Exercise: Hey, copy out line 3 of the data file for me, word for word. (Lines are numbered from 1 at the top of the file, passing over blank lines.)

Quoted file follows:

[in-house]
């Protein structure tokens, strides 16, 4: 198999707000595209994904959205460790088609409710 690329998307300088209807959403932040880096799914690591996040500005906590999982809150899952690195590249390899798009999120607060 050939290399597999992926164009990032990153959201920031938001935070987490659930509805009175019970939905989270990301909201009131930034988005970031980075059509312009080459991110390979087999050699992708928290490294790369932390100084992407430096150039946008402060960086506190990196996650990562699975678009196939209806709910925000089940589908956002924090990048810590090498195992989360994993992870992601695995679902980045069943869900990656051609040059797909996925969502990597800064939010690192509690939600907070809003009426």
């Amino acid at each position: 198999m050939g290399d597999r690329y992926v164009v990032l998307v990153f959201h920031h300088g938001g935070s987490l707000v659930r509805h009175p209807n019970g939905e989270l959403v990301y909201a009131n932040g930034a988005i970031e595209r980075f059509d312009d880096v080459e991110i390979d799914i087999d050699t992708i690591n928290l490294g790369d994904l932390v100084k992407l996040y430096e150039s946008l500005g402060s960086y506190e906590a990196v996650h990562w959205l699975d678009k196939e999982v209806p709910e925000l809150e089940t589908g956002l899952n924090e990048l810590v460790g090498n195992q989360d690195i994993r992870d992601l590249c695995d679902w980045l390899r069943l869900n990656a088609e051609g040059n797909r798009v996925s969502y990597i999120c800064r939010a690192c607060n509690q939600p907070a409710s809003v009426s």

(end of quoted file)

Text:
């Amino acid at each position: 198999m050939g290399d597999r690329y992926v164009v990032l998307v990153f959201h920031h300088g938001g935070s987490l707000v659930r509805h009175p209807n019970g939905e989270l959403v990301y909201a009131n932040g930034a988005i970031e595209r980075f059509d312009d880096v080459e991110i390979d799914i087999d050699t992708i690591n928290l490294g790369d994904l932390v100084k992407l996040y430096e150039s946008l500005g402060s960086y506190e906590a990196v996650h990562w959205l699975d678009k196939e999982v209806p709910e925000l809150e089940t589908g956002l899952n924090e990048l810590v460790g090498n195992q989360d690195i994993r992870d992601l590249c695995d679902w980045l390899r069943l869900n990656a088609e051609g040059n797909r798009v996925s969502y990597i999120c800064r939010a690192c607060n509690q939600p907070a409710s809003v009426s």